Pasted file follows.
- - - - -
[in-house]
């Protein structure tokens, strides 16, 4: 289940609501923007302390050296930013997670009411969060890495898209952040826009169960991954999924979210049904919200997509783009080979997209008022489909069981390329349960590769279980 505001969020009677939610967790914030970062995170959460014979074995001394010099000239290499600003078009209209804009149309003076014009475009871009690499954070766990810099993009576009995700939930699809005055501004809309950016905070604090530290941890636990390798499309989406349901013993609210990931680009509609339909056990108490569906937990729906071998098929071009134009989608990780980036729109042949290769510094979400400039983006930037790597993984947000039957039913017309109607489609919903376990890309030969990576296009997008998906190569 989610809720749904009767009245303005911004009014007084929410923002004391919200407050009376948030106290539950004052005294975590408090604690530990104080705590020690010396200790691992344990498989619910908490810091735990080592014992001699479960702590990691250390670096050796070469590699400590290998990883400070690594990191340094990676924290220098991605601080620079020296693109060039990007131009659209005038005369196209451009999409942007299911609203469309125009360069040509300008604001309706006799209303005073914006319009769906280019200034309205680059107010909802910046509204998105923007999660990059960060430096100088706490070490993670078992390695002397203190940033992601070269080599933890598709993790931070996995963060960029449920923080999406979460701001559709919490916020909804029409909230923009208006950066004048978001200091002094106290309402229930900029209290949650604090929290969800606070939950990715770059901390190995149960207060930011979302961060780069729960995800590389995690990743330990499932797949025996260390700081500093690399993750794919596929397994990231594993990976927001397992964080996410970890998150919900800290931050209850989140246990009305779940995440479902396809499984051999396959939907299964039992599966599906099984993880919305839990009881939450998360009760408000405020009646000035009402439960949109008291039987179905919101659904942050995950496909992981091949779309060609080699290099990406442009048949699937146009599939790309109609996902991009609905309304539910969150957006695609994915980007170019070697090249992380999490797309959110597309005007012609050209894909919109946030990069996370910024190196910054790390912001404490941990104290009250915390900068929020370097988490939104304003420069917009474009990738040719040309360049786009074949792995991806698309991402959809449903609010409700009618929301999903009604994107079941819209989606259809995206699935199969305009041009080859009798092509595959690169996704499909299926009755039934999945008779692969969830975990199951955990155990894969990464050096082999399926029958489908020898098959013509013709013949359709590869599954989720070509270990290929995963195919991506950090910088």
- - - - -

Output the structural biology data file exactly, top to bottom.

[in-house]
């Protein structure tokens, strides 16, 4: 289940609501923007302390050296930013997670009411969060890495898209952040826009169960991954999924979210049904919200997509783009080979997209008022489909069981390329349960590769279980 505001969020009677939610967790914030970062995170959460014979074995001394010099000239290499600003078009209209804009149309003076014009475009871009690499954070766990810099993009576009995700939930699809005055501004809309950016905070604090530290941890636990390798499309989406349901013993609210990931680009509609339909056990108490569906937990729906071998098929071009134009989608990780980036729109042949290769510094979400400039983006930037790597993984947000039957039913017309109607489609919903376990890309030969990576296009997008998906190569 989610809720749904009767009245303005911004009014007084929410923002004391919200407050009376948030106290539950004052005294975590408090604690530990104080705590020690010396200790691992344990498989619910908490810091735990080592014992001699479960702590990691250390670096050796070469590699400590290998990883400070690594990191340094990676924290220098991605601080620079020296693109060039990007131009659209005038005369196209451009999409942007299911609203469309125009360069040509300008604001309706006799209303005073914006319009769906280019200034309205680059107010909802910046509204998105923007999660990059960060430096100088706490070490993670078992390695002397203190940033992601070269080599933890598709993790931070996995963060960029449920923080999406979460701001559709919490916020909804029409909230923009208006950066004048978001200091002094106290309402229930900029209290949650604090929290969800606070939950990715770059901390190995149960207060930011979302961060780069729960995800590389995690990743330990499932797949025996260390700081500093690399993750794919596929397994990231594993990976927001397992964080996410970890998150919900800290931050209850989140246990009305779940995440479902396809499984051999396959939907299964039992599966599906099984993880919305839990009881939450998360009760408000405020009646000035009402439960949109008291039987179905919101659904942050995950496909992981091949779309060609080699290099990406442009048949699937146009599939790309109609996902991009609905309304539910969150957006695609994915980007170019070697090249992380999490797309959110597309005007012609050209894909919109946030990069996370910024190196910054790390912001404490941990104290009250915390900068929020370097988490939104304003420069917009474009990738040719040309360049786009074949792995991806698309991402959809449903609010409700009618929301999903009604994107079941819209989606259809995206699935199969305009041009080859009798092509595959690169996704499909299926009755039934999945008779692969969830975990199951955990155990894969990464050096082999399926029958489908020898098959013509013709013949359709590869599954989720070509270990290929995963195919991506950090910088």